Creating dam removal opportunities in the Danube Gorges, Romania

Explore the opportunities for dam removal to increase the ecological connectivity in the Danube tributaries from the Banat catchment (Danube Gorges) and Maramureș and to open up at least 100km of rivers.


The Danube River is the second largest European river and one of the most relevant in Europe from a nature value perspective. The 115 indigenous fish species represent about 20% of the European freshwater fish fauna. This fact depends on the considerable dimensions, great variability of habitats and east-to-west movement corridor for migration. The project will focus on the Southwestern Carpathians, the largest wilderness area in Romania. In this area are listed 439 barriers of up to eight m high, of which 387 are under two meters high, and 74 are degraded. The Romanian Waters Administration owns 85 barriers, the local communities own 86, and others have private owners, or their ownership is unclear.

At a glance

Project typeBarrier identification and prioritisation
Project statusComplete
RiversCaraș, Berzasca, Valea Morii, Plavisevita
Key speciesHuso huso, Acipenser nudiventris, Acipenser ruthenus, Acipenser gueldenstaedtii, Acipenser sturio, Acipenser stellatus, Alosa immaculate, Alosa tanaica, Hucho hucho, Tinca tinca, Alburnus chalcoides, Alburnoides bipunctatus, Chondrostoma nasus, Barbus meridionalis, Carassius carassius, Phoxinus phoxinus, Salmo trutta fario, Anguilla anguilla, Lota lota, Pungitius platigaster, Cottus gobio, Thymallus thymallus, Orthrias barbatulus

Project context and opportunity

Romania has a rich river system, but many are impacted by hydro-technical infrastructure altering the lateral and longitudinal connectivity. Regulations and embankments have been the solutions at hand to prevent flood risks. Due to EU legislation, authorities only recently started considering solutions to restore lateral and longitudinal connectivity.

The improvement of the lotic systems by increasing the connectivity and reducing the fragmentation can fulfil their natural functions for the benefit of the socio-economic riverine human communities: better water quality, sediment transport, ecosystems resilience at climate change, no maintenance costs, enhanced recreational possibilities, reduced damage risk, etc. The river barriers and new climate conditions amplify the negative effects on biodiversity and human well-being. To reverse the trend, dam removal is a solution.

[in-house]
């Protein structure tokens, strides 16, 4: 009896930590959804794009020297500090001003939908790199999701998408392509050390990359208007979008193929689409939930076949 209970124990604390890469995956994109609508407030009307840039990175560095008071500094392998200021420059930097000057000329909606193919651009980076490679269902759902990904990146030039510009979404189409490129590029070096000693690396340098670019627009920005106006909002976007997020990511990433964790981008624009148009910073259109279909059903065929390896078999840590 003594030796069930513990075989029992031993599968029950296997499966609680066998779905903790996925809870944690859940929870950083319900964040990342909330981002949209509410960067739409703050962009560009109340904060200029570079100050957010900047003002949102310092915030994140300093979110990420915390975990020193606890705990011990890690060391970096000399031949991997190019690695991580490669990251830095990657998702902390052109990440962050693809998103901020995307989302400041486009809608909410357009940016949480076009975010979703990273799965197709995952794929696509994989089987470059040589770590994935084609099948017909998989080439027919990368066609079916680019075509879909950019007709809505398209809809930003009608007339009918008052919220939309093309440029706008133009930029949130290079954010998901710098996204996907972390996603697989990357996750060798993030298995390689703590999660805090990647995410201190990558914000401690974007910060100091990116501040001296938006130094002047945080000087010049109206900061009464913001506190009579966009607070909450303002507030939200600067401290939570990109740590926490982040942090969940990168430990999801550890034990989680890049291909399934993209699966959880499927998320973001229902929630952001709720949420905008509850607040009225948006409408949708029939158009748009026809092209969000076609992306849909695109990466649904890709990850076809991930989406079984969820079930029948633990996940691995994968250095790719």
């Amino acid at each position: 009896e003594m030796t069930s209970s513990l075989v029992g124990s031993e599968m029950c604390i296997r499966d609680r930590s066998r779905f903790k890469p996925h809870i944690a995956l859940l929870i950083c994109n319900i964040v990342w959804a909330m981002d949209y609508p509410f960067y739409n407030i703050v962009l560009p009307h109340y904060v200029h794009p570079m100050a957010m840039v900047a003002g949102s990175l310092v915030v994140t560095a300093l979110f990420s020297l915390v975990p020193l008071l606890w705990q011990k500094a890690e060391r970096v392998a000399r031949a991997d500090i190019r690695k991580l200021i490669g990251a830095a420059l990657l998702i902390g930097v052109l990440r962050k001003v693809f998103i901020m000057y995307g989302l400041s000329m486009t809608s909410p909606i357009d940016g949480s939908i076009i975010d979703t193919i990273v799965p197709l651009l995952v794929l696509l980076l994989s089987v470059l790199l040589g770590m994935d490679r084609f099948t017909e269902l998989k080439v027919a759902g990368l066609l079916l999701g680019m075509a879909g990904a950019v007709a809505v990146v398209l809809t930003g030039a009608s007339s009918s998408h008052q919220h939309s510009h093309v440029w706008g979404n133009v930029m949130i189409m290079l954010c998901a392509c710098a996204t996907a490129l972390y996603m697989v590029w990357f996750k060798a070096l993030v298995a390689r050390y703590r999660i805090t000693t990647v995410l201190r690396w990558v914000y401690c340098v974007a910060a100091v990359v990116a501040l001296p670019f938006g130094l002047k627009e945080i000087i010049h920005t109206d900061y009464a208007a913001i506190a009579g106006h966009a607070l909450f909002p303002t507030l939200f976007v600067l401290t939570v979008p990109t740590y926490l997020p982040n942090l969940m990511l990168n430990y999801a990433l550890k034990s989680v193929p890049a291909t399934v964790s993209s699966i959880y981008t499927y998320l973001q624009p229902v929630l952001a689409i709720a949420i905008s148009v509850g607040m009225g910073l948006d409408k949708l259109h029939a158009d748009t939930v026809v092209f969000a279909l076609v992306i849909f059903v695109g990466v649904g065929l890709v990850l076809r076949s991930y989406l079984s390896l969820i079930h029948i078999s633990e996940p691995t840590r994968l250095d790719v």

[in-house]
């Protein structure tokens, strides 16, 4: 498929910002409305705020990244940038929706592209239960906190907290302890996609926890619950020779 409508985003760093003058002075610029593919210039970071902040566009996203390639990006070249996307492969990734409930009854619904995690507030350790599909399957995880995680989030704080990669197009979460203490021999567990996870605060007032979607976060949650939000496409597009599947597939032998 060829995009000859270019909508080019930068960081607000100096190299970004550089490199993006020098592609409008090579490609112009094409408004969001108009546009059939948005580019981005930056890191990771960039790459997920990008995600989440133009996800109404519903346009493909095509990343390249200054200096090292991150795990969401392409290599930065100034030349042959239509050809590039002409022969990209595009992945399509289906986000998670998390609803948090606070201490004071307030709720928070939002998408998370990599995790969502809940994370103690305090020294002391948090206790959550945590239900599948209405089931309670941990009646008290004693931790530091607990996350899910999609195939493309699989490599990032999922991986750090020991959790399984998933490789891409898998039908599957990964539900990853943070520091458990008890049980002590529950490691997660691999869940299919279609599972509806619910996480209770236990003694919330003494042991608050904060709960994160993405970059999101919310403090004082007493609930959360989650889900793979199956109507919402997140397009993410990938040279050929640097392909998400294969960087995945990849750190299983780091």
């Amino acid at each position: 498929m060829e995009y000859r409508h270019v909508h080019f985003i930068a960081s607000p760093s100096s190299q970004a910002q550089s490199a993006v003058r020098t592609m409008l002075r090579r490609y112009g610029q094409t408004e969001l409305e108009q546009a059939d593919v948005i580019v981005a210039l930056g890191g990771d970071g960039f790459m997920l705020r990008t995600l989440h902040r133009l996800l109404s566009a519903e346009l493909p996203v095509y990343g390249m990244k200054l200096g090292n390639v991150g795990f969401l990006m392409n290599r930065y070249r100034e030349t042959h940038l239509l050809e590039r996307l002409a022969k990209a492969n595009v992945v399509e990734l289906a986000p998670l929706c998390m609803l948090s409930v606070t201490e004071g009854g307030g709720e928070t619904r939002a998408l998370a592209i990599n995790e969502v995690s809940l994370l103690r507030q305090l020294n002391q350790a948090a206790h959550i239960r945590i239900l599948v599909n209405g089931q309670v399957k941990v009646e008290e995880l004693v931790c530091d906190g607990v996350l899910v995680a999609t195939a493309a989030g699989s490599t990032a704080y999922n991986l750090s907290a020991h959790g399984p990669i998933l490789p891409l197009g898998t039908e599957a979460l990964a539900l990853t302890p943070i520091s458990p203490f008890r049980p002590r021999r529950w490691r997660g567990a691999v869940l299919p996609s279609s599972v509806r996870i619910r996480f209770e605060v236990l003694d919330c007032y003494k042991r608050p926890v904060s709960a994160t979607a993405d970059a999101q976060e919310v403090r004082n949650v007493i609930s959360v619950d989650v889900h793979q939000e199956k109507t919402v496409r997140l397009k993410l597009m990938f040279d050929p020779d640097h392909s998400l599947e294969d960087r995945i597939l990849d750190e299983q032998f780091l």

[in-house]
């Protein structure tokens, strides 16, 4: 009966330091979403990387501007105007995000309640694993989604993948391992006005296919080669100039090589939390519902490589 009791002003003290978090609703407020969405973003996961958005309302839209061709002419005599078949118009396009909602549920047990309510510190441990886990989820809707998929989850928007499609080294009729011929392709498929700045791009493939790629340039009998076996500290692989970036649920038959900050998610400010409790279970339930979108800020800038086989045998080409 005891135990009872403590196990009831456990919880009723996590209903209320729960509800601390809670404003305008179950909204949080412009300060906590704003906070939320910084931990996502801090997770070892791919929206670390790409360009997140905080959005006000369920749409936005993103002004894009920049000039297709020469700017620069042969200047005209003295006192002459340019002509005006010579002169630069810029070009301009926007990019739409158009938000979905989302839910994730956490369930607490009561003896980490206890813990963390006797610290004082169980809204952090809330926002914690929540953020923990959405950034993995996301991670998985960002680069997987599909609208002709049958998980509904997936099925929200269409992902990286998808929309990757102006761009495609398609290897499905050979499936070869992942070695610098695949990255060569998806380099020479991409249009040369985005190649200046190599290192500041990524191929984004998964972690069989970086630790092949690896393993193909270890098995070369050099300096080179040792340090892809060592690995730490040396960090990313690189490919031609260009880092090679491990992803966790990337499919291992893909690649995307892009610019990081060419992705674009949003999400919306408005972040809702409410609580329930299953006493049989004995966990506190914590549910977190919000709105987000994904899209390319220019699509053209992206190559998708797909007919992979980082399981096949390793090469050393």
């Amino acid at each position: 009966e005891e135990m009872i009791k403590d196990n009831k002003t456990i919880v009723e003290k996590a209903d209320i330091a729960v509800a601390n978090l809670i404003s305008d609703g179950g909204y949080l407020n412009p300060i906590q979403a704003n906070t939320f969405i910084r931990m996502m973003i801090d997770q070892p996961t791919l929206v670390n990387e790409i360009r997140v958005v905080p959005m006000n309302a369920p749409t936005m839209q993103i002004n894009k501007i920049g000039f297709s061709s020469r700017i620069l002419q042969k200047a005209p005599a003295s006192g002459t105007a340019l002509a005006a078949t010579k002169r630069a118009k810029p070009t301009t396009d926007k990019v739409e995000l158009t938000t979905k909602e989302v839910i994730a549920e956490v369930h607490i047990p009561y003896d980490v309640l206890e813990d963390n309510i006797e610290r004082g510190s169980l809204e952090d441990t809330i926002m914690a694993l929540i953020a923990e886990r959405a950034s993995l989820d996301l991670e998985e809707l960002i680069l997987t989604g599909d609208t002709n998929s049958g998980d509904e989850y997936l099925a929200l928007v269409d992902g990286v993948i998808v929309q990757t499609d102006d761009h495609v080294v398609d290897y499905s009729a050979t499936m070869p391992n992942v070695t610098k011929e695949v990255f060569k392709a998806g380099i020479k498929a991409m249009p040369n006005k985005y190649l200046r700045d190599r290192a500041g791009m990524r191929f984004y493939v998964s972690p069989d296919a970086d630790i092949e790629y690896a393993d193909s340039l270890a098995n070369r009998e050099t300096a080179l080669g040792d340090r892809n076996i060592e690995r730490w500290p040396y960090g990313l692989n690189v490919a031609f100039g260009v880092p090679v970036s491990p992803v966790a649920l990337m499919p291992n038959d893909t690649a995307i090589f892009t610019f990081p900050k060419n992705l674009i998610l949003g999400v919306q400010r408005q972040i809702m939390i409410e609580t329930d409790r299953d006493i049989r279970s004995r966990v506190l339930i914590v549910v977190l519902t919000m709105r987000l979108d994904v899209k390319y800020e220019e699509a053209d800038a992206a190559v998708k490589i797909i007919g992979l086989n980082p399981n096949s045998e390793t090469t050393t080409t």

Project aims

The project partners aim to increase the ecological connectivity in the Danube tributaries from the Banat catchment (Danube Gorges) and Maramureș and to open up at least 100km of rivers to improve connectivity. To do this, they will

  • Identify dam removal hotspots that maximise benefits by conducting field surveys.
  • Collate data from existing sources and field surveys to support the strategic selection of dams for removal.
  • Bring stakeholders together to support the strategic selection of dams for removal, building awareness, capacity, and support that is replicable nationwide.

Project achievements

The project reached its objectives by studying the realistic potential for dam removal in the Banat catchment, considering the ecological objectives, hydrotechnical potential, ownership and legal aspects. Through field visits, workshops with the local community and local and national authorities and data compilation, the project team and the experts involved in the project identified the feasibility of removing obsolete barriers on the Caraș River, proposing a technical solution to achieve better longitudinal connectivity. Moreover, the key authority (National Romanian Water Administration) is considering using the project results (including the prioritisation methodology) as part of the Romanian plan under the future Nature Restoration Law. In this way, the movement of dam removal has a high potential to be officially upscaled.

Project factsheet (in Romanian)

Barrier inventory


WWF Romania

Asociatia Ecotur Sibiu